Sound velocity wet test to determine ocean temperature

By June 5th, 2018

By: Simone Burzacott-Gorman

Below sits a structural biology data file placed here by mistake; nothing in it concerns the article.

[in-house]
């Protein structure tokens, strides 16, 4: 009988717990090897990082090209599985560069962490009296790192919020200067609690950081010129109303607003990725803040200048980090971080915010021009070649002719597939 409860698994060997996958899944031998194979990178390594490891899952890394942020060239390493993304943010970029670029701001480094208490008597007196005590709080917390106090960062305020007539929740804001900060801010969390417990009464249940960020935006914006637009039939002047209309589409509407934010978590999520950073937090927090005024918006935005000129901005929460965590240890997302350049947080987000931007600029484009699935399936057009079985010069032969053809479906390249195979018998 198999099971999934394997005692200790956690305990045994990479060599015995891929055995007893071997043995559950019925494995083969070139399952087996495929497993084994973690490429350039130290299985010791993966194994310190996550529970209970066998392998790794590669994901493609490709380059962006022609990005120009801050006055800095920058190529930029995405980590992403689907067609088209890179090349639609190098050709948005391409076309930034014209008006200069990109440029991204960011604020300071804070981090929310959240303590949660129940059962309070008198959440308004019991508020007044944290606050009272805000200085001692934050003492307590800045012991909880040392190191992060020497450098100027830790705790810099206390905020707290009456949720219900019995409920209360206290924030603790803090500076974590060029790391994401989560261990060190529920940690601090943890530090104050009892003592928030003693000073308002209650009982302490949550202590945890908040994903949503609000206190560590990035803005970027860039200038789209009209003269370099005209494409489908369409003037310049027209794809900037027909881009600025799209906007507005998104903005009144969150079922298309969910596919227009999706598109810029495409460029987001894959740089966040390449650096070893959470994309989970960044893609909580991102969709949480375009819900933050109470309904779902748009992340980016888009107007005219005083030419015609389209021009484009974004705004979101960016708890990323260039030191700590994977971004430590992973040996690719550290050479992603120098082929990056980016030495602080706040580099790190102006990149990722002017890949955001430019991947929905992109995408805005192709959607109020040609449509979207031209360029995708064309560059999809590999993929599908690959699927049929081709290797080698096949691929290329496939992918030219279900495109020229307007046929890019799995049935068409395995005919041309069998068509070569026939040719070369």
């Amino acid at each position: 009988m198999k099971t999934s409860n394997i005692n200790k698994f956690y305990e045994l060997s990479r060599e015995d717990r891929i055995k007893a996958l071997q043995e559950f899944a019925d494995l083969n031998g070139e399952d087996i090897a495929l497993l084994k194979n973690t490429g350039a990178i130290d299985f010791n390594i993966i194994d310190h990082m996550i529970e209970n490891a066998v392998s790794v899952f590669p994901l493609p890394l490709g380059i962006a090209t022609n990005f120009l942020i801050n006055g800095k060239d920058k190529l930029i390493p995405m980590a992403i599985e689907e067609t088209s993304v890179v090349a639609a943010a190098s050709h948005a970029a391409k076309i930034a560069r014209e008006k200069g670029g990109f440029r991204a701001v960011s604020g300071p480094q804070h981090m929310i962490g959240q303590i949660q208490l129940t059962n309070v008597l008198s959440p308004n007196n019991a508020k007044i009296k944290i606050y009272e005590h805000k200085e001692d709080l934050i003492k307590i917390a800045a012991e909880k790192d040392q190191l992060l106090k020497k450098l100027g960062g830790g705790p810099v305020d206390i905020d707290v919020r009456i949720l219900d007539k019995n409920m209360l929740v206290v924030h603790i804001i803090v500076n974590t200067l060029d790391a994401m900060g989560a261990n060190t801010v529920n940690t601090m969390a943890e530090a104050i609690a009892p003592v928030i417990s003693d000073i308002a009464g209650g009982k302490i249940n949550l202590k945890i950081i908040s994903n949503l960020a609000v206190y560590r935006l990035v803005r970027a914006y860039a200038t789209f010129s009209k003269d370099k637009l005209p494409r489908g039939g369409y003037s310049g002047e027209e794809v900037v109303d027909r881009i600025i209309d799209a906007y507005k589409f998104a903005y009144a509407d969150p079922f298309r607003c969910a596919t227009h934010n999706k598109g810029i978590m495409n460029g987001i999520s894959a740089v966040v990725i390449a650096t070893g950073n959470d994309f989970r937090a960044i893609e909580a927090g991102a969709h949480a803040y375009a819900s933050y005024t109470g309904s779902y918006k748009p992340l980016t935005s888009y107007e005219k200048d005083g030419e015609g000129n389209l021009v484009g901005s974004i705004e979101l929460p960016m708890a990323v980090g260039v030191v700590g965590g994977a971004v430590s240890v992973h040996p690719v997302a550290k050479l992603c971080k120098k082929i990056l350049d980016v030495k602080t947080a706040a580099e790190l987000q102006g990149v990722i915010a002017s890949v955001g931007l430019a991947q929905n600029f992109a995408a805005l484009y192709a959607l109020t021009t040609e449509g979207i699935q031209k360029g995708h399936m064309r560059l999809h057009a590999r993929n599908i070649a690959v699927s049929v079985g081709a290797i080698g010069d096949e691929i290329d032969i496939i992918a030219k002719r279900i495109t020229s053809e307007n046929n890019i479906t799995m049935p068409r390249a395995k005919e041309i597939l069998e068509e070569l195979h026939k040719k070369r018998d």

Every four hours the hydrographers aboard Investigator stop the ship along one of the transect lines to undertake a ‘Sound Velocity Wet Test’ (SVT) to determine ocean temperature. Instrumentation dropped on a winched line, remotely feeds ocean temperature data back to the ships coms room. Researchers then create graphs of the data. Where the graph plateaus it indicates the thermocline. The denser the water the faster the longitudinal waves travel, as sound waves are propagated by a medium, in this case colder water has greater density. Thus, changes in wave velocity are indicative of temperature. This data has a range of applications. In the northern hemisphere determination of thermocline is particularly important for sea birds as they will not dive past the change in temperature. Eric Woehler, Principal Sea Bird Investigator aboard Investigator is interested in understanding the correlation between albatross behaviour and oceanographic data like SVT.